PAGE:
Several years ago, one of my closest friends informed me he was no longer going to be attending our weekly tabletop game. Apparently, his then-girlfriend (now wife) thought the game was stupid and didn’t approve of him playing it. However, she did and does encourage World of Warcraft, which she also plays. Although it’s entirely possible that this was just a power play on her part, I’m still going to acknowledge the hypocrisy.

With the deluge of players signing up for online games every day, it would be a safe assumption that board games and role-playing games would soon go the way of the snow leopard. This could be cyclical, as I remember when these games were circling the drain in the 90s. But the 80s and the 90s didn’t have Fortnite to contend with. When WOW took the world by storm, I’d begun to doubt the future of physical gaming.

I admit I don’t play large scale social video games but not because of some moral reason. My battles with weight (won, by the way) do indicate certain self-control issues. I’m aware addictions can take root quickly if left unchecked. When I play a game, I require it to have an ending, lest I may play it to literal exhaustion. Mass Effect was wrapped in a week after forty hours, two weeks with Dragon Age at seventy hours. I need my games to end, a finale no matter how bittersweet that closes the book and allows a moment of reflection. Even if I want the game to continue as my addiction stipulates, my sanity demands a conclusion. Most MMOs and looter-shooters never have an end, only a point of indifference. And I don’t consider the possession of a plethora of pearlescent pistols a climax. This is also why I love board games. Even if it’s a legacy game like Gloomhaven, your total emotional investment is marginal.

This brings up another issue, repetition. Online video games can be very repetitive. I stopped Borderlands when I hit the top level. The desire to find better weapons just for the sake of acquiring them never interested me. I also like experiencing in-depth stories where one character or a small group of heroes are the focus of said story, something seldom seen with online gaming. In these communities, even the greatest warriors are but one cog in a massive Fritz Lang ziggurat where accomplishments are steamrolled by players more committed. I enjoy being special, even if it’s contained in my own private universe. It’s called being an introvert.

Many years ago (oh my god, has it been sixteen years?), I refused to follow my friends into WOW and quickly became an outcast among them. I’m not sure how my weekly gaming sessions survived, but they did. I lost friends permanently to the online multiverse. In time, many came back to physical media. Digital and paper gaming has been moving side by side for decades, and I still believe they will do so for decades to come. Nobody thought that Wii Sports would kill tennis or Gran Turismo would kill car racing. Yet, some critics still professed that physical gaming is a novelty, offered by few companies each year as customers move onto more modern digital distractions. This equates paper gaming to a ball and cup. Yet I see Warhammer still towering in the miniature market despite digital alternatives.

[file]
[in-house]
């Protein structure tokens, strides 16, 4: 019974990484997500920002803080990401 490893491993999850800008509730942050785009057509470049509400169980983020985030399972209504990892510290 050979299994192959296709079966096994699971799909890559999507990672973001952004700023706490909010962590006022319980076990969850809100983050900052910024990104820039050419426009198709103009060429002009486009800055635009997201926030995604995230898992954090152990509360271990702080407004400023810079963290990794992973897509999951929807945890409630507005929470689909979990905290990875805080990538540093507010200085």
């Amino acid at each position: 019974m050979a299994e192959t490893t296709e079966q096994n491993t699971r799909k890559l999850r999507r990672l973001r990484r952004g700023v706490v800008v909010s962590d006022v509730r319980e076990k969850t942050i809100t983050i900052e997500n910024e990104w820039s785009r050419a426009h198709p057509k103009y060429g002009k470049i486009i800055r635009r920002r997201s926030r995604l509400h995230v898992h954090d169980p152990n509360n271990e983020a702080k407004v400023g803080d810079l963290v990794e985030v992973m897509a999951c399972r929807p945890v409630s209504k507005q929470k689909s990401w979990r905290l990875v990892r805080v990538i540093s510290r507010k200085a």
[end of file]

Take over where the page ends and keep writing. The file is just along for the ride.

The last trophy locked in plier-like kung-fu grip by paper gaming was the adaptive story—a game players can affect and alter, even to the extent of changing the entire world by the end of it. This is not a common practice in physical gaming and is reserved for proficient campaign masters and legacy board games. Each year, new titles like Tainted Grail, Gen13, and Stars of Akarios, attempt to tackle this growing genre.

All my reasons for disliking online role-playing games have been personal up until now, mostly rooted in my dislike for games without a defined ending and the encouragement of player cooperation versus player conflict—the latter I have never enjoyed. However, this does leave the one issue sure to garner a response…Online game worlds have no actual story.

A lot of people mistake a good setting for a good story. You can have the basic skeleton of a story mated onto an amazing setting or an amazing story paired with a routine setting (like any number of crime dramas). Fantasy and science fiction stories often feel they can tack on the most tedious and uninspired of plots if there’s a worthy setting to build upon. But settings alone don’t make a story, and many video games have settings and conflict but no real story. And Warcraft, after so many years, contains far too many fan service machinations and role-playing clichés to be considered a genuine or even a serious setting. This doesn’t even consider that most online worlds, Warcraft included, are incredibly unrealistic, even by fantasy standards. Fantasy worlds like the ones seen in the minds of great writers must measure up to internal logic. The worlds, however fantastic, must still be able to operate on realistic levels. There must be a working-class; there must be an environment relatively safe enough to produce food. Even many of the Final Fantasies fail to measure up with this simple constraint, but at least they have stories (a few are even good).

As my friends try to make an argument that WOW has a good setting, I always follow up and ask them what they did with their character this week. Eight out of ten times, they were grinding any number of dungeons on the slim chance that one monster might drop a piece of equipment that may be slightly better than the one you have, still assuming you are up on the queue to receive it. The other two out of ten times, they were killing random mobs to save up the money to grind the aforementioned instances.